What in the World is the Metaverse?

November 14, 2021

Mark Zuckerberg announced in a video featured at the Facebook Connect 2021 augmented and virtual reality conference at the end of October that Facebook’s parent company, Facebook, Inc., would be changing its name to Meta Platforms, Inc.  The video contained an explanation and demonstration of Zuckerberg and Meta’s ambitions for the “metaverse.”  It also featured some self-deprecating jokes by Zuckerberg, such as displaying a bottle of Sweet Baby Ray’s barbecue sauce on a bookshelf, appearing to pay homage to an odd livestream from 2016 in which Zuckerberg was “smoking some meats” in his backyard. 

The name change is meant to signify the company’s commitment to and ambitions for building out the proverbial metaverse.  Meta plans to invest “many billions of dollars” in the coming years building out the metaverse with Zuckerberg envisioning elements of it becoming mainstream in “five to ten years.”  “Today we are seen as a social media company, but, in our DNA, we are a company that builds technology to connect people and the metaverse is the next frontier just like social networking was when we got started,” says Zuckerberg.  While the announcement did not come as a surprise, it begs the question: what in the world is the metaverse?

The metaverse is loosely defined as an extensive online world where people can interact, work, shop, attend classes, and do pretty much anything via digital avatars.  These digital avatars are similar to a profile picture on a social media site, but “instead of a static image there will be living, 3-D representations of you,” says Zuckerberg.  The idea is that someone will be able to strap on a virtual headset, such as one made by Oculus (owned by Facebook), and enter a virtual environment where the possibilities are seemingly endless.  “You will be able to teleport instantly as a hologram to be at the office without a commute, at a concert with friends, or in your parent’s living room to catch up,” Zuckerberg said in a Founder’s Letter posted online.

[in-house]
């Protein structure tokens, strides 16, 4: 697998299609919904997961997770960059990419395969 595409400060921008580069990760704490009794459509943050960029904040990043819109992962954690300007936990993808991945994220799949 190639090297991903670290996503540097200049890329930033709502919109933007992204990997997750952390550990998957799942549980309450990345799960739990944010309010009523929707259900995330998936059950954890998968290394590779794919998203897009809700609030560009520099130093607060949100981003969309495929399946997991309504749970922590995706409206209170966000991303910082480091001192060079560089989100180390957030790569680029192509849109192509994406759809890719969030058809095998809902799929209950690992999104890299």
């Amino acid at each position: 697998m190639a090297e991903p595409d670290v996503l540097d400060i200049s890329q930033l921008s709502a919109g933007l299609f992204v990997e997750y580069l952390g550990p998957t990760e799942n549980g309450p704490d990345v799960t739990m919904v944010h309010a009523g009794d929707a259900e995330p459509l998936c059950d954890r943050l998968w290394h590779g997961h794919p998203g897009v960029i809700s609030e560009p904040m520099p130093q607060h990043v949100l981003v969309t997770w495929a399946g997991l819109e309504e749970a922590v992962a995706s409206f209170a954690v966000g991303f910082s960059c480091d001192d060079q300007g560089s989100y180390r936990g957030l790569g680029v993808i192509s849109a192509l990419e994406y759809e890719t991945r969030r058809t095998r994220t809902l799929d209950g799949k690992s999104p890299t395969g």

Some metaverse-like experiences already exist.  For instance, Roblox Corp. and Epic Games Inc.’s “Fortnite” have hosted virtual concerts and other metaverse-like experiences.  Moreover, the video game “The Sims,” launched in 2000, where people control avatars in a virtual world, can be said to be an early iteration of the metaverse.  In fact, experts say that the gateway to the metaverse will be through further developing videogame platforms that are already developed.  The difference between these early versions of the metaverse and the future Zuckerberg sees, however, is total 3-D immersion with the virtual world.

While Zuckerberg makes the metaverse out to be all sunshine and rainbows, this announcement comes on the heels of a series of scandals that have rocked his company.  Most recently, Frances Haugen, a whistleblower and former data scientist at Facebook, released a trove of documents to news outlets, lawmakers, and regulators.  These documents showed that the company is aware of the harms its apps and services cause, negatively impacting children and sowing discord, but has ignored these findings in pursuit of breakneck growth and “astronomical profits.”  As such, with Meta’s seeming inability to control the rippling effects of its current social offerings, there is concern about the harms that its foray into the metaverse will cause.  The concerns surrounding the metaverse are manifold but center around security, privacy, and the mental and physical health of users.